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The Master Musicians of Jajouka

The Road to Jajouka

(Howe; US: 10 Sep 2013; UK: 10 Sep 2013)

Recommending this remarkable release is easy; describing it is not, so here goes: Originating from a village in southern Morocco, the music of Jajouka has been described by William S. Burroughs as “the 4,000 year old rock ‘n’ roll band”. Championed by artists as diverse as Paul Bowles, Brian Jones and Ornette Coleman (who collaborated with the Master Musicians on his album Dancing In Your Head), the occasion for this album (all profits from albums sales will benefit the Jajouka Foundation) was inspired by the friendship between Billy Martin (Medeski Martin and Wood) and Bachir Attar, the current leader of the Master Musicians of Jajouka. Aware that some of the Master Musicians have died in recent years and others require medical care, Martin—who also produced the recordings—assembled the diverse stable of willing musicians who, according to the liner notes, “come together to do their part to help preserve and further the music, myth and magic of Jajouka”.

The nine tracks combine new recordings and remixes of traditional songs, resulting in an experience that imbues a timeless sound with a forward-looking sensibility. Whether it’s John Zorn’s alto sax wails competing with Indian songstress Falu’s soothing chants, or DJ Logic pulling out his large bag of turntable tricks, or the regal embellishment of the London Philharmonic Orchestra, this project mixes the exotic with the esoteric ... and it works. Each selection has elements of trance music, wherein a particular groove is established and then expanded upon. It can be serene, like Lee Ranaldo’s almost pastoral “Boujeloudia Magick”, or urban, like Marc Ribot’s propulsive “Into The Rif”. Special mention must be made of Ornette Coleman’s reunion with the Master Musicians, “Jnuin”—jazz fans will immediately recognize Coleman’s harmolodic assault, which is carried along by a droning percussion.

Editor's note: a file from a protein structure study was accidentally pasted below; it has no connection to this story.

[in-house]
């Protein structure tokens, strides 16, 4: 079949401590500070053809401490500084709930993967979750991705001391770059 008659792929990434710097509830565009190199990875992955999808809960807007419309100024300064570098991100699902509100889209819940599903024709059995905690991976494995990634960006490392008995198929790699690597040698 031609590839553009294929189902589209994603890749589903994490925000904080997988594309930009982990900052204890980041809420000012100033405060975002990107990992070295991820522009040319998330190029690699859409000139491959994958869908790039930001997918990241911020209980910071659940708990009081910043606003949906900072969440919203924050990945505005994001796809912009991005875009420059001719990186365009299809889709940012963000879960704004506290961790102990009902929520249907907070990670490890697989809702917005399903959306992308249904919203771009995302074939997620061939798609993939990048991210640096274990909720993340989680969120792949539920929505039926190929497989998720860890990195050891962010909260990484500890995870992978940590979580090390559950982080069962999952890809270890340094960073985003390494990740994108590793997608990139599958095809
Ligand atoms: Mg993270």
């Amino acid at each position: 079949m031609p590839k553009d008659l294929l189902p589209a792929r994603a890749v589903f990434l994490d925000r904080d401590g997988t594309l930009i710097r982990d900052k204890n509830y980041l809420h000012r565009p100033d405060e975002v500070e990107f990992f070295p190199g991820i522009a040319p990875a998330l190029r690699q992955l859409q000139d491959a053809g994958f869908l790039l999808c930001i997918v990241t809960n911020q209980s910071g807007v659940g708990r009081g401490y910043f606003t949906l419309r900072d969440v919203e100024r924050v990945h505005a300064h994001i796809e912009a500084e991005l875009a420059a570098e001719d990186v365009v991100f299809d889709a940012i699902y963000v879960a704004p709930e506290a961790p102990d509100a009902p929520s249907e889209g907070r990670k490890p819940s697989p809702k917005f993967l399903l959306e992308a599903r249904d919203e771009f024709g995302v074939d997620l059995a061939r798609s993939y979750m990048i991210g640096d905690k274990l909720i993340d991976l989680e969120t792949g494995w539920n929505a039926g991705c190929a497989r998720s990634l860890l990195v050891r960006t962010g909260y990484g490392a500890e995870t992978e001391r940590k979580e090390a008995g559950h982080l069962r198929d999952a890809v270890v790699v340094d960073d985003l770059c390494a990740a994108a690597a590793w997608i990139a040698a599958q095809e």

This is world music, envisioned and reimagined by musicians who instinctively stay a step (or two) removed from the safety and boredom of the mainstream. It is music that brings other worlds to your ears, and tells a story that has been a work-in-progress for many centuries. That Martin was able to gather this collection of visionaries, iconoclasts and rebels seems more like fate than fortune. Credit and kudos to all involved for their efforts to make a faraway place and culture a little less foreign, and open contemporary ears—and minds—to the magic of Jajouka.


Sean Murphy loves music, books, and movies and can't imagine a world without sub-titles. He was born in northern Virginia and has never found a compelling reason to leave. He studied English at George Mason University and has an MA in Literature. One of his thesis papers dealt with the utopian impulse in '70s rock (which, depending upon one's perspective, at least partially explains why he opted not to purse that PhD in Cultural Studies). During his time at PopMatters he has written extensively about music, movies and books, and his column "The Amazing Pudding" appears every other month. His memoir Please Talk about Me When I'm Gone is now available via paperback and Kindle at Amazon. Visit him online at

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11 Jan 2009
Jajouka Live Vol.1 has moments which are prime examples of the spellbinding power and the extreme expression of peace inherent in this music.

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